With regional policy in decline for a couple of decades, local authorities expect more from the state when it comes to changes in the funding of cities and municipalities than simply redistributing revenue from one place to another, writes Center Party leader Mihhail Kõlvart.
Minister of Regional Affairs Madis Kallas (SDE) justifies the proposed reorganization of the local government tax system by the need to ensure better quality public services.
At the local level, the main purpose of public services is to support people's daily lives and well-being. The services provided include social assistance, housing and public utilities, public transport, road and street maintenance, waste management, and the maintenance of nursery schools, libraries, community centers, shelters, care homes and other local institutions. In addition, municipalities have to organize other aspects of local life, which the state has made them responsible for.
Providing all these public services requires resources and, unfortunately, municipalities and cities have suffered from a constant lack of resources for years and have been looking for ways to save money. Municipal budgets have come under increasing pressure from shrinking revenues and rapid inflation, which has led to cuts in the networks of educational and cultural institutions, as well as other services.
The state's plan to simply redistribute the revenue base will not save local governments from serious financial difficulties, nor will it make them richer, because the reform is not going to result in the state contributing a single cent more to increase the revenue base of local governments. On the contrary, with tax reforms and additional obligations, it is a case of giving with one hand, while at the same time taking away with the other, and often even more than it gives.
Some municipalities may find a solution to their urgent problems, but VAT and energy price rises, and increases in teachers' and support workers' salaries, eat up the extra resources. For example, Võru Municipality will receive an additional €200,000 in redistribution funds this year, but VAT alone will take €140,106 from the municipality, while the cost of raising teachers' salaries will be €215,046 and the cost of the general care reform €339,203.
The city of Võru will receive an additional €100,000 from the redistribution funds, but the increase in the VAT costs will take away €183 489, so the increase in the VAT cost alone will take away twice as much from the City of Võru's budget as the city will receive from the redistribution. Unfortunately, this is the pattern of the reform.
Of course, the quality of services will not improve for the 'wealthier' municipalities that share their revenue, because cutting revenue means cutting investment. Redistribution will result in a reduction in revenue mainly for those municipalities which, because of their growing populations, will have to invest more to build and develop additional infrastructure for education and social services.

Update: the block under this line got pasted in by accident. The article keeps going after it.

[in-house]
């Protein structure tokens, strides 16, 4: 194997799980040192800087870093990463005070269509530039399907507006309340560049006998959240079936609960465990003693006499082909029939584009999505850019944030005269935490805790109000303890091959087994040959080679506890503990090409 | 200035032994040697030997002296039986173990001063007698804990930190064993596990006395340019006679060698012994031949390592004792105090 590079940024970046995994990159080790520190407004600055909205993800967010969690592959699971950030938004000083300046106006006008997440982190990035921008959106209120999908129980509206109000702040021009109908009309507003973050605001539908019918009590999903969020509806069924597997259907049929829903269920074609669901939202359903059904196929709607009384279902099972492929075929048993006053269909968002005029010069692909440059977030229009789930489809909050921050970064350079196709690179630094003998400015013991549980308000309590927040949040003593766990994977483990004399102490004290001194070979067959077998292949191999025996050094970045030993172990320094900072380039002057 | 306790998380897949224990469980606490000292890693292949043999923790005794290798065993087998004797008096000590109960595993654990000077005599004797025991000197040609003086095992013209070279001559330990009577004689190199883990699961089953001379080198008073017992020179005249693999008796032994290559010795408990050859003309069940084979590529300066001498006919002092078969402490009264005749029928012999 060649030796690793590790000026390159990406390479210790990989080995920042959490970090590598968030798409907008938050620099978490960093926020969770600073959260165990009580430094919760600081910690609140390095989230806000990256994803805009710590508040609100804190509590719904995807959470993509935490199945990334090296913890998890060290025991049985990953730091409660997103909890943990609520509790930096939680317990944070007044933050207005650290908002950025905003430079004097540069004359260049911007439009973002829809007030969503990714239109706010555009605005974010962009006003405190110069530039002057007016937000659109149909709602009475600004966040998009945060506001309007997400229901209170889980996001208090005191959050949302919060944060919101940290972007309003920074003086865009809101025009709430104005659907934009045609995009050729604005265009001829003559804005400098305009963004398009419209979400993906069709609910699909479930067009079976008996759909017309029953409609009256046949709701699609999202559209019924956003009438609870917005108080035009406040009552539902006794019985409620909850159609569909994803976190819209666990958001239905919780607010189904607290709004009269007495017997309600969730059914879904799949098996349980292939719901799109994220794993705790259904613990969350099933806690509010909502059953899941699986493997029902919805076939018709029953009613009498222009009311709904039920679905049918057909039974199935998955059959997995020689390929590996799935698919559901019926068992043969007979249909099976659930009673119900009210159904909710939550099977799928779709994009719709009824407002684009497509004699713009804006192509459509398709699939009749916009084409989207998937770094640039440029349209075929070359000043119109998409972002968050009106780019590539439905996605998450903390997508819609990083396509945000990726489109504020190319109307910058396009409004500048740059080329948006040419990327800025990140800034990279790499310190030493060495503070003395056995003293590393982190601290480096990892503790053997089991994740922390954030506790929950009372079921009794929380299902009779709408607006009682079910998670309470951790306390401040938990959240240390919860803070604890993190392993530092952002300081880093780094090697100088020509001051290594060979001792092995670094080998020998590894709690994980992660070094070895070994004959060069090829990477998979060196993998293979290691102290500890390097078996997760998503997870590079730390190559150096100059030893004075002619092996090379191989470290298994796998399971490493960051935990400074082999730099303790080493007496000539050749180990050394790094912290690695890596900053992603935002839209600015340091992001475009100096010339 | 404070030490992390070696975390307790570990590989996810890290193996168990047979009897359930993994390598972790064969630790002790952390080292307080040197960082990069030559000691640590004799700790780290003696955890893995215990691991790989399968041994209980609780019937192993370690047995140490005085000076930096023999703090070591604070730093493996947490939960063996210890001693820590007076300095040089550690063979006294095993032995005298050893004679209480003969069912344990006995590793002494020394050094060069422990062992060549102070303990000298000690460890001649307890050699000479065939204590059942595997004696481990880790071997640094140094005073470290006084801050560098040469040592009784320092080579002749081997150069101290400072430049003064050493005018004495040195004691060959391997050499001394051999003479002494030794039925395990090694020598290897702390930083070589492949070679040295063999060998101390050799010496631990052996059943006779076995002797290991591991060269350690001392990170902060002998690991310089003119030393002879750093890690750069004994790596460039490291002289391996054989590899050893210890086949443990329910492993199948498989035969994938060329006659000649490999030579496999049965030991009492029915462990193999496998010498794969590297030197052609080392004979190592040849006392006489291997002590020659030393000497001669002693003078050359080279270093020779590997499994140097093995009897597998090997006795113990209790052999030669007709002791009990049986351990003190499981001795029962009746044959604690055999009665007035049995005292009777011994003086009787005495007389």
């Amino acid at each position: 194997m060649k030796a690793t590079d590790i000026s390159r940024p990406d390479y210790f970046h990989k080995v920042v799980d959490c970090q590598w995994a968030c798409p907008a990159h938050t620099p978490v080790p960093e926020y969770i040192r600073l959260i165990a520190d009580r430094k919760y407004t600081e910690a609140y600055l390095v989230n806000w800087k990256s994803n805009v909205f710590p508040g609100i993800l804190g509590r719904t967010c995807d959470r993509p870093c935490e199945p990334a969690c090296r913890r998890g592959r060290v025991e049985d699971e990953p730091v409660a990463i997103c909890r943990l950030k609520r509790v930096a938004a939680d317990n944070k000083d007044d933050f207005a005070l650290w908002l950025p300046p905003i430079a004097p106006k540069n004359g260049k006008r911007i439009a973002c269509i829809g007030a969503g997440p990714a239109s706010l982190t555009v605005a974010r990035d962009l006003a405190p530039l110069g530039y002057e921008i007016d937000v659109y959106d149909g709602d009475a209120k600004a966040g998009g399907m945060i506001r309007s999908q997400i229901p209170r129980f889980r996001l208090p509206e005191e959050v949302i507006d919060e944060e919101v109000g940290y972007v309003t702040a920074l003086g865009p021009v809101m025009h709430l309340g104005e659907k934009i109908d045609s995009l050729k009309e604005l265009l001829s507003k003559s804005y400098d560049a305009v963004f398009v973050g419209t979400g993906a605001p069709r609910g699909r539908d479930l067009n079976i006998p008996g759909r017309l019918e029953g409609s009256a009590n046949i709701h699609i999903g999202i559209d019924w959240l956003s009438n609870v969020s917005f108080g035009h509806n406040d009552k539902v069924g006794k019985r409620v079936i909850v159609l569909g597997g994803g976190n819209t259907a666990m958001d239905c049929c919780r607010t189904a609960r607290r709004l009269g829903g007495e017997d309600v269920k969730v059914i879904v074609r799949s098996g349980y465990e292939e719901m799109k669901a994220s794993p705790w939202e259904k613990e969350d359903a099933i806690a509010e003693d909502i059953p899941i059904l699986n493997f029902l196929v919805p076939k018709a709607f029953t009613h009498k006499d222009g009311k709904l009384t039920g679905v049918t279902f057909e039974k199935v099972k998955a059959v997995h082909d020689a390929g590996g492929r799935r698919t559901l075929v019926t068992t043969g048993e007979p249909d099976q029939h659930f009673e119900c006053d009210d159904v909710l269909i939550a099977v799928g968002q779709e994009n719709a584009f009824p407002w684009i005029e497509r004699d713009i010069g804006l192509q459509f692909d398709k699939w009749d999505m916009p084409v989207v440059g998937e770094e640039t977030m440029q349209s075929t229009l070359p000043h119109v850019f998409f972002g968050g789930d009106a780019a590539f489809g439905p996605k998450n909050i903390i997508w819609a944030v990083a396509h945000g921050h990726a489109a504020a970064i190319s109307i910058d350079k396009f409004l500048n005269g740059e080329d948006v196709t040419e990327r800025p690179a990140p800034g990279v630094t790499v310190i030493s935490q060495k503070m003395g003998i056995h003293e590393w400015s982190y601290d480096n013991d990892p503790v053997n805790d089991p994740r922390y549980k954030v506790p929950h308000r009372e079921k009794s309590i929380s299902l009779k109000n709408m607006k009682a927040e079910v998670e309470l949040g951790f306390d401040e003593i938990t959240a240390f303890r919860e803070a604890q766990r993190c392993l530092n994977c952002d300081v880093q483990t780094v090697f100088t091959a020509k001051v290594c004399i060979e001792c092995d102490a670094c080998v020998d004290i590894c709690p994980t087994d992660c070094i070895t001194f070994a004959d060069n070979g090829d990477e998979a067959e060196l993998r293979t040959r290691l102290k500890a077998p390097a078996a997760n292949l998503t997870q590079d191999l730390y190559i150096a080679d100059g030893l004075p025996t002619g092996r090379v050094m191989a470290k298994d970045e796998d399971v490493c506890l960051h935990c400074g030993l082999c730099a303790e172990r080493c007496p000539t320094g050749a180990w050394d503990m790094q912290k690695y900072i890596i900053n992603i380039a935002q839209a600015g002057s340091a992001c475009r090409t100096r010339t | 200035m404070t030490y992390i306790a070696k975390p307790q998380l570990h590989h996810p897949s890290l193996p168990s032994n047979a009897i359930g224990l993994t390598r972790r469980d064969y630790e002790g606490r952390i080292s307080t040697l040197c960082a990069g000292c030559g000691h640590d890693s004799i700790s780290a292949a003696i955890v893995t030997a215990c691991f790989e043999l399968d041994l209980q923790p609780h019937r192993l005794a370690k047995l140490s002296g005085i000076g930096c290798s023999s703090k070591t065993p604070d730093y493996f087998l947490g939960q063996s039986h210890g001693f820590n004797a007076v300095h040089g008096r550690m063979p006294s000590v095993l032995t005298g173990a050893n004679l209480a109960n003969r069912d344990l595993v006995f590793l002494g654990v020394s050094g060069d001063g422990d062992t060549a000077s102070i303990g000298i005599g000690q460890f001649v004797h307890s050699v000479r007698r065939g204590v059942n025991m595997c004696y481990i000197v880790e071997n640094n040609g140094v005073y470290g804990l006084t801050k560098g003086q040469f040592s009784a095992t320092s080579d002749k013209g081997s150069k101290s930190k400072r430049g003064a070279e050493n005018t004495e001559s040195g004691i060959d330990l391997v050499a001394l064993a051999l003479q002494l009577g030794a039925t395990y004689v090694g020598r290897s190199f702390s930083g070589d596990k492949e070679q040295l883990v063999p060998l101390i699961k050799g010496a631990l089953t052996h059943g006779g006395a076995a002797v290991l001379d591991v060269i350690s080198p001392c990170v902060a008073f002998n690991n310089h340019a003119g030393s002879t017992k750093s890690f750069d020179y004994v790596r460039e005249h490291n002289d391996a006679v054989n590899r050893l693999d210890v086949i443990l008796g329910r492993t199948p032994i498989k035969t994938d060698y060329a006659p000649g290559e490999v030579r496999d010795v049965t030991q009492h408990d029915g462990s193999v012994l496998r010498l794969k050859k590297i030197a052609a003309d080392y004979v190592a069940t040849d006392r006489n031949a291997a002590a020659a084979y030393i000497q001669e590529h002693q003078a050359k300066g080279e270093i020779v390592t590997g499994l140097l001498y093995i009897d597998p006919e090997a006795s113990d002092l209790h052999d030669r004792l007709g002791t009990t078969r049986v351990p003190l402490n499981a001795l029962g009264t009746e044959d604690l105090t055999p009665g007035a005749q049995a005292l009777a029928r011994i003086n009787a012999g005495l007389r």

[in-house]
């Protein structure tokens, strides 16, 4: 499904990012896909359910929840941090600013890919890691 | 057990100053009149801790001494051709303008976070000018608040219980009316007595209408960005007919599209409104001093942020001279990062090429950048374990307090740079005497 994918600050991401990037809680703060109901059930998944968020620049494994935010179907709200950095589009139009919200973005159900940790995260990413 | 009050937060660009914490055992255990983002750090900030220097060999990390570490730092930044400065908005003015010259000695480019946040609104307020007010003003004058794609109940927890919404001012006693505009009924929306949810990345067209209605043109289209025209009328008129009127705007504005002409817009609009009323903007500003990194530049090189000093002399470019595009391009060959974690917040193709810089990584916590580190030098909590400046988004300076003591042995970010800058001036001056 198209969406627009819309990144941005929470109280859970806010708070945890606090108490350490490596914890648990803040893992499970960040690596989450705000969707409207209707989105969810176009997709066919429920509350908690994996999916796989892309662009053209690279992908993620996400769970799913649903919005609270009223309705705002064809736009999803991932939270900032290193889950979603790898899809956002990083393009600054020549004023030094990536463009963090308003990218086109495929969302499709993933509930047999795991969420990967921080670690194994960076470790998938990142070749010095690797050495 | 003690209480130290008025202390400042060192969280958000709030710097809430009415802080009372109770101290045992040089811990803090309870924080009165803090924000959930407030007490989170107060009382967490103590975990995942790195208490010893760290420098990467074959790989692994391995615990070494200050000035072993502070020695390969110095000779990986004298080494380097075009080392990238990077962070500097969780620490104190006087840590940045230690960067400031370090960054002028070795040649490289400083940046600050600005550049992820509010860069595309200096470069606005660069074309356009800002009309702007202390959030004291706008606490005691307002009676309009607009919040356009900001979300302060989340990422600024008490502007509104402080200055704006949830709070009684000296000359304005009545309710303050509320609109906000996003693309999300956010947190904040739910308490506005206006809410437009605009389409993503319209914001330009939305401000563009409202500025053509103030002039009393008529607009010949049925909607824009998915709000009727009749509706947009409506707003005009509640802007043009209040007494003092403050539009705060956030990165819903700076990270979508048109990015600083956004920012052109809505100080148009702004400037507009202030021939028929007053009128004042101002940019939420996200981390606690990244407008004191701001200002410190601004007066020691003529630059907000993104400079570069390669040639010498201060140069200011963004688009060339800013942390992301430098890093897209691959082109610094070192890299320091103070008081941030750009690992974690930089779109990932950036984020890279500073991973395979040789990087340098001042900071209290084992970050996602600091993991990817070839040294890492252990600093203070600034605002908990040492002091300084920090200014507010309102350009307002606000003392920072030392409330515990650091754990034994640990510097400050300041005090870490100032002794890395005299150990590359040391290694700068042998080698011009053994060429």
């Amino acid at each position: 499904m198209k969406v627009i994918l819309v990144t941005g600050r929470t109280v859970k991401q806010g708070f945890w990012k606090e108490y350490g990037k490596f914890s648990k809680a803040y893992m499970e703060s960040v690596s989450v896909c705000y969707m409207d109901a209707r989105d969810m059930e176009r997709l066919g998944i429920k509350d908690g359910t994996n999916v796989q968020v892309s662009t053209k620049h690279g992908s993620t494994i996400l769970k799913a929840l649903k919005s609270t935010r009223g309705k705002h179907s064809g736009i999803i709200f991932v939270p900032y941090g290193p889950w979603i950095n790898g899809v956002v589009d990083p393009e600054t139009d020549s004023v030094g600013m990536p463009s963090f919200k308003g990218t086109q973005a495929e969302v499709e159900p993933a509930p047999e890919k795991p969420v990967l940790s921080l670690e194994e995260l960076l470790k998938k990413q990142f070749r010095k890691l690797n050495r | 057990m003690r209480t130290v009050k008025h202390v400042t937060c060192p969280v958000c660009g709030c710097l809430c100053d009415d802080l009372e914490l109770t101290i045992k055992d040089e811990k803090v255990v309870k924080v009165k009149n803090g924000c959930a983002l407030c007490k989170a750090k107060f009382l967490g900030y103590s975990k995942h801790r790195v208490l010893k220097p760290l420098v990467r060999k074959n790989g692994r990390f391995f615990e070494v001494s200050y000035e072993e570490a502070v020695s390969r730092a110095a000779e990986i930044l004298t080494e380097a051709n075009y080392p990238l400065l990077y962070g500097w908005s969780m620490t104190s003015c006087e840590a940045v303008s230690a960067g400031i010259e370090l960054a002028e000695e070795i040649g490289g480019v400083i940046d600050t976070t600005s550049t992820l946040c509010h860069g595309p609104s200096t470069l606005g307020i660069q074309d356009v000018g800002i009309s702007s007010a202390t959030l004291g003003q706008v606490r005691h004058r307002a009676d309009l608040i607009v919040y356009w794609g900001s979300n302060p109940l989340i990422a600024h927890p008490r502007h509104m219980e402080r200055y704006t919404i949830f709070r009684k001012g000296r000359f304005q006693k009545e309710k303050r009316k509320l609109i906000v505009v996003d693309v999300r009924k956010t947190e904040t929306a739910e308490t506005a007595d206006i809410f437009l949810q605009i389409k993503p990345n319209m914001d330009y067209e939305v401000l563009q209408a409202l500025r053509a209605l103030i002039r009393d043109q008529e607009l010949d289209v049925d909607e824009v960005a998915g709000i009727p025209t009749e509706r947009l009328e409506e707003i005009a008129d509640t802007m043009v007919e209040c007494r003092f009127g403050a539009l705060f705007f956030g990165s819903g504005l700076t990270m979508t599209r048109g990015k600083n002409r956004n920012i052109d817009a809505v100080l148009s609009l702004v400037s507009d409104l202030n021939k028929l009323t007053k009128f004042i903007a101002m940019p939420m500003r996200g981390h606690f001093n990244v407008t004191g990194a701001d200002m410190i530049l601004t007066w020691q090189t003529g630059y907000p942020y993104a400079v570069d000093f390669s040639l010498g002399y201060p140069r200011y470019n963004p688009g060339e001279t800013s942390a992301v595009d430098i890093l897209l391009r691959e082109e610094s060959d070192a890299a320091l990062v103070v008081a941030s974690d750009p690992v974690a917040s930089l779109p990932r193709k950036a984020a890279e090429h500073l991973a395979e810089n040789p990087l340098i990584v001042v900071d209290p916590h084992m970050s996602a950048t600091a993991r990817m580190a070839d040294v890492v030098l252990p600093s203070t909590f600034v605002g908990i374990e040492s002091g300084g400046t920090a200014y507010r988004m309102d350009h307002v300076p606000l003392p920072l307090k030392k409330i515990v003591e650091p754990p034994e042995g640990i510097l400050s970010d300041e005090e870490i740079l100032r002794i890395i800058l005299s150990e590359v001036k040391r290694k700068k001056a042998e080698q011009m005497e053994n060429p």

In addition, all municipalities, regardless of their size, will have to take into account the additional responsibilities of the state, however, not enough funds will be provided for this. In the same way that municipalities have not been allocated sufficient resources to implement the universal healthcare reform.
The state's desire to reduce regional disparities in the revenue bases of local authorities is a good initiative, but redistributing revenue will not solve their problems. It does less still to guarantee or help improve the quality of public services and therefore the quality of people's lives. On the contrary.
Reducing the personal income tax rate for local governments will also reduce their ability and capacity to deliver revenue in the long term. This will hamper the growth of the revenue base for municipalities after the end of the crisis and also reduce their development opportunities, borrowing capacity and investment possibilities. It is precisely because of this that municipalities have attracted the attention of the state and proposed raising the personal income tax rate, which has a faster impact on the municipal budget revenue base than tax revenue from other sources, including pensions and corporate income tax.
Local authorities need additional support from the state, not the transfer of money from one pocket to another. In order to ensure that people in Estonia can live in the same good and safe conditions everywhere in the country, we need to start by standardizing local government services.
To ensure the sustainability of life in rural areas and to maintain the vitality of the communities there, the state must guarantee public services, and in the case of small municipalities this can only be achieved through direct subsidies. Otherwise, life in these municipalities will fade away, as young families leave, and regional businesses and jobs disappear.
However, the state's aim has to be to ensure that all people have access to public services and that they are of a high quality, regardless of whether they live in rural or urban areas.
Editor: Michael Cole